Frequently Asked Questions
What is Solidarity Tulane?
- Solidarity Tulane is a group of graduate students working to improve conditions on campus for graduate workers. We believe that all graduate workers deserve fully-funded health care, the elimination of excessive fees, cost of living adjustments to our stipends, and greater voice in university policies.
What is the current campaign? Why are we focusing on healthcare?
- Our campaign is going to win fully funded healthcare for graduate workers. Why?
- Tulane’s peer institutions offer significantly better insurance benefits for graduate workers, threatening Tulane’s ability to remain competitive and attract top graduate scholars.
- Failure to provide adequate insurance coverage puts graduate workers and the whole Tulane community at greater health risk
- It’s the right thing to do! Graduate workers WORK! And just like any other workers, we should not have to choose between accessing health care and making ends meet. Healthcare is a right.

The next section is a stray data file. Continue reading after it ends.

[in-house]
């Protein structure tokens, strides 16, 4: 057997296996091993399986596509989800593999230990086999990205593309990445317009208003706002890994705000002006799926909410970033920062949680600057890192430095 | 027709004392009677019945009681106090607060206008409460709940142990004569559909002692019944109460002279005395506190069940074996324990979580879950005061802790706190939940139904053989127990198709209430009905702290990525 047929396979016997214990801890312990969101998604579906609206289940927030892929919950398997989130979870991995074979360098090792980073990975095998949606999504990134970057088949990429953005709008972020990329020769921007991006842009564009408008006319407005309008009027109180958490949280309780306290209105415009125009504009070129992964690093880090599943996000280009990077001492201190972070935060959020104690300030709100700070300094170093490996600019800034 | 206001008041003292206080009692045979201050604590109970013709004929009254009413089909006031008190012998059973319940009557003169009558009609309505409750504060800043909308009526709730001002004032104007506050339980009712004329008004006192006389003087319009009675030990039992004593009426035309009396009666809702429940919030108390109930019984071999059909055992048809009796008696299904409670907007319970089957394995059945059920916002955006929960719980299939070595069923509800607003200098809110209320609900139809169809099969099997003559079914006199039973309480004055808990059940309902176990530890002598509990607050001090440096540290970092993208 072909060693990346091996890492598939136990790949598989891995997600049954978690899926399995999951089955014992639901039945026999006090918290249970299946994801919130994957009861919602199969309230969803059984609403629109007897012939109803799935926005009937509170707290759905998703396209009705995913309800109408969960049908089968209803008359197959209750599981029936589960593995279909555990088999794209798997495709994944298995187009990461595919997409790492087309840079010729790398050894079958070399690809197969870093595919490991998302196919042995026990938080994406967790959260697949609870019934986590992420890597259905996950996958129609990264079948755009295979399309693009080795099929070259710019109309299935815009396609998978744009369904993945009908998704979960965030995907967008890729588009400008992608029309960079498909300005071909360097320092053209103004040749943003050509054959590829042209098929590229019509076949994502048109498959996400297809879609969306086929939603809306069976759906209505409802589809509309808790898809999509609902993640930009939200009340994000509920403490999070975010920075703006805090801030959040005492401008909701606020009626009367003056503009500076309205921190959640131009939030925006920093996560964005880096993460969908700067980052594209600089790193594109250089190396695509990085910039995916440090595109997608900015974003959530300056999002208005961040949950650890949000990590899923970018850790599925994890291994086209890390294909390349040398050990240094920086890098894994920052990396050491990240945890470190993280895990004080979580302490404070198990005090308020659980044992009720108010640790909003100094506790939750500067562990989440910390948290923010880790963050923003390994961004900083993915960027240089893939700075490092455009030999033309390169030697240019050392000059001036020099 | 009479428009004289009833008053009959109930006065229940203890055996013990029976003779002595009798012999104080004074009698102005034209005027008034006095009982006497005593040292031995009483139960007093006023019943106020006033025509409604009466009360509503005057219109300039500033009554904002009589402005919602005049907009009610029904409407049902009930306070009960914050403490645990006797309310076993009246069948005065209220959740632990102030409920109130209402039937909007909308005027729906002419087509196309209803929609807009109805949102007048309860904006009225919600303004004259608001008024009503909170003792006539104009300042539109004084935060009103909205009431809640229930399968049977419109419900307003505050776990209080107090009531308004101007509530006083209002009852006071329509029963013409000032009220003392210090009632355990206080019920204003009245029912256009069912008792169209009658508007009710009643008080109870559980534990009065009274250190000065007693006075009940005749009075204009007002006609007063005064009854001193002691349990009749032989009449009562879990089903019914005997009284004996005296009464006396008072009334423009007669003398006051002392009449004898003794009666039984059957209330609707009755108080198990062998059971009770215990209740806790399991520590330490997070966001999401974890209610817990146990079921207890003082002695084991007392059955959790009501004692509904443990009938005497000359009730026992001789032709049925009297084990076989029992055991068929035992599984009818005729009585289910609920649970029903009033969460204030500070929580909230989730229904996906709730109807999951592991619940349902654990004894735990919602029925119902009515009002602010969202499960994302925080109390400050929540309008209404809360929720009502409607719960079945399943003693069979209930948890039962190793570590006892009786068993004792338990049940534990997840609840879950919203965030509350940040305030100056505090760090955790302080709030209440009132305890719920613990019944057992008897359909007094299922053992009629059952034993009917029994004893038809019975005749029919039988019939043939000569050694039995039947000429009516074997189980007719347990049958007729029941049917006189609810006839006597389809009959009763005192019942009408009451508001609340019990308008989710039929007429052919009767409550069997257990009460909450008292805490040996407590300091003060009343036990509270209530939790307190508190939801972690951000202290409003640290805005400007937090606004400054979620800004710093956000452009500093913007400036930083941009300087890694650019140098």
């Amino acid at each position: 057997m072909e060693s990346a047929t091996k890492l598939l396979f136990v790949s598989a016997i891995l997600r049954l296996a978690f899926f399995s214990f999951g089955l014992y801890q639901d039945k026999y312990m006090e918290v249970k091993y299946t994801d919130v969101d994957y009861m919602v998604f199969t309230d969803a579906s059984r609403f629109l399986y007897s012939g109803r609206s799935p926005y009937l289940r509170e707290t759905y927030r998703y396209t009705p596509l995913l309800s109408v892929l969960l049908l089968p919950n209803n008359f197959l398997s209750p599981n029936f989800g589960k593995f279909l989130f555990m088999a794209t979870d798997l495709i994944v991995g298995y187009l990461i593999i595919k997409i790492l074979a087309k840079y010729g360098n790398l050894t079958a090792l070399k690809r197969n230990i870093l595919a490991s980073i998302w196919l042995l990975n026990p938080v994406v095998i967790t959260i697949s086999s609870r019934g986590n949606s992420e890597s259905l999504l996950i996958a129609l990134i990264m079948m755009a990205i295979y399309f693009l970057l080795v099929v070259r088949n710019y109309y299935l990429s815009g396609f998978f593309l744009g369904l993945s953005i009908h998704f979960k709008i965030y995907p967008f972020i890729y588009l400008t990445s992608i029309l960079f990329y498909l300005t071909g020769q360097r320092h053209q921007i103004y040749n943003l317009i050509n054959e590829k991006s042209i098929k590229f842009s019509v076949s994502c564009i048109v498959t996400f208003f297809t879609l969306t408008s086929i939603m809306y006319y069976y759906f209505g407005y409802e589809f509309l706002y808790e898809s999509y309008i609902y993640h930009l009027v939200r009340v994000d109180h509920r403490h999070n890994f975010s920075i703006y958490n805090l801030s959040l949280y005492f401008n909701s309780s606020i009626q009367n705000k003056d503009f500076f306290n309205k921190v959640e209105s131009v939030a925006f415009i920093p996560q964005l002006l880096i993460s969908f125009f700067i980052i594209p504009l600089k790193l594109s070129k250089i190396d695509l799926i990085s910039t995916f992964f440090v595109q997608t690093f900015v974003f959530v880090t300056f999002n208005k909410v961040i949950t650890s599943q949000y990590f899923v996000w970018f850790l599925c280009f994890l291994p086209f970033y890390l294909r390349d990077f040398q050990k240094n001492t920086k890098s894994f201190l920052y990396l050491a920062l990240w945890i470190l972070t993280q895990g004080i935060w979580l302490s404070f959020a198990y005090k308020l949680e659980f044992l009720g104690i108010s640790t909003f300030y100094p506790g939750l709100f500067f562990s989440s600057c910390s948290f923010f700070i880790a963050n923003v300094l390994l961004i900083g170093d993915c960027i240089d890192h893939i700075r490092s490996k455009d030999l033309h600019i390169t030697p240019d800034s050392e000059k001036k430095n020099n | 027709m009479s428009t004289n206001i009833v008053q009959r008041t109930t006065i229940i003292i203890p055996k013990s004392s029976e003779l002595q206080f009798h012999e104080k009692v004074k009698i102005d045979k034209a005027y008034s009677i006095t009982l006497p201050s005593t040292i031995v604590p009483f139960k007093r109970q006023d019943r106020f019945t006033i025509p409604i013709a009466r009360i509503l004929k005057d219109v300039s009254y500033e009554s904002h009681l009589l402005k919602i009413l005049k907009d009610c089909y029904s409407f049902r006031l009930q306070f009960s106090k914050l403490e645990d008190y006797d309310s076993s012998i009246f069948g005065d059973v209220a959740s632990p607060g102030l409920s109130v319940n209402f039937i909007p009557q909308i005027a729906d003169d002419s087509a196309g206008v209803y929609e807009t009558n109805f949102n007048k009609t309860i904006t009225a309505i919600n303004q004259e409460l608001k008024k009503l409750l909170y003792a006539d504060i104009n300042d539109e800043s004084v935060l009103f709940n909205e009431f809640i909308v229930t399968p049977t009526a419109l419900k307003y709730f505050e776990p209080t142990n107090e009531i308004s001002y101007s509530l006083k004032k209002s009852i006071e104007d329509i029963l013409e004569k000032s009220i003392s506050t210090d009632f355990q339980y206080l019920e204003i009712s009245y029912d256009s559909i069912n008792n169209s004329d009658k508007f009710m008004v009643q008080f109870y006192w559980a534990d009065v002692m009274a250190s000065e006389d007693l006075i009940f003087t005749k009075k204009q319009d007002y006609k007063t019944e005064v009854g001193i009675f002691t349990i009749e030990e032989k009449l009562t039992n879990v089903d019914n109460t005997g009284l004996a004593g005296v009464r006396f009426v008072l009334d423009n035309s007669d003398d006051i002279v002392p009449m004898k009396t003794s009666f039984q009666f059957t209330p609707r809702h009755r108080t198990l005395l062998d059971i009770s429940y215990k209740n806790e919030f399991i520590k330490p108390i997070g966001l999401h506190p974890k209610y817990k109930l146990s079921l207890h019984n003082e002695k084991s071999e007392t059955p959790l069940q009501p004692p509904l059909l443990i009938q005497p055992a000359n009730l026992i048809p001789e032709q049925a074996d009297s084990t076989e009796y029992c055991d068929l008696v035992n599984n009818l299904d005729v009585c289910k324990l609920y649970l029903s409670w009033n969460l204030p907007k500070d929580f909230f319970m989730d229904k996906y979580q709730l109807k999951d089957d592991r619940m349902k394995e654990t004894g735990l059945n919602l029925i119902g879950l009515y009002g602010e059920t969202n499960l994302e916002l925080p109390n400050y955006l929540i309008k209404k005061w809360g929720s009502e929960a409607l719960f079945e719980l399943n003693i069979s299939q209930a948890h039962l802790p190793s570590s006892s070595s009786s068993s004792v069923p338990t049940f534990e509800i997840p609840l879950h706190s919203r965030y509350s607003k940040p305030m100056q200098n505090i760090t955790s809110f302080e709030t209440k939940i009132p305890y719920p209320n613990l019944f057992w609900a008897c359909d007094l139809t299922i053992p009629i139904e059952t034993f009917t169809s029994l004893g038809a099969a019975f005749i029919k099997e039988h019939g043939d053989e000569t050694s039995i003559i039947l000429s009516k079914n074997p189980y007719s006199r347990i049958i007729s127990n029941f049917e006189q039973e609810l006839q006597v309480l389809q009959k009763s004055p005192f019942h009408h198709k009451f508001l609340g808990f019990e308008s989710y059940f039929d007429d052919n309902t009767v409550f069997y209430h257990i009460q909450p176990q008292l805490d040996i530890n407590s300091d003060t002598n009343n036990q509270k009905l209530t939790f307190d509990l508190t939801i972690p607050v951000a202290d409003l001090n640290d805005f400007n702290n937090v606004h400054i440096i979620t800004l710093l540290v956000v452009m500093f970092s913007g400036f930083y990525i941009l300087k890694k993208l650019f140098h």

"Having fully-funded T-SHIP would be a huge financial relief for me. As an international student who is not free to work outside of campus as I please (aside from dealing with higher taxes), and with the need to plan for immigration-related expenses in the near future, I start every year of my PhD program with the feeling that I may not have enough money to sustain my professional projects in the US in the future…”
“The cost of medical insurance offered by Tulane is incredibly high. For someone who depends entirely on stipends, I spend the entire semester worried about how I will pay next semester’s fees. My bank account (which isn’t that full to begin with) is completely emptied every August and every January.”
“I neglected to see a doctor all last semester because, as a PhD student on an insubstantial stipend, I couldn't afford the fee.”
What has Solidarity accomplished so far?
- We have successfully lobbied the university to eliminate numerous fees for graduate students on stipend! We are now fighting to eliminate the fee for all graduate students so that everyone has easy access to healthcare!
How is Solidarity responding to COVID?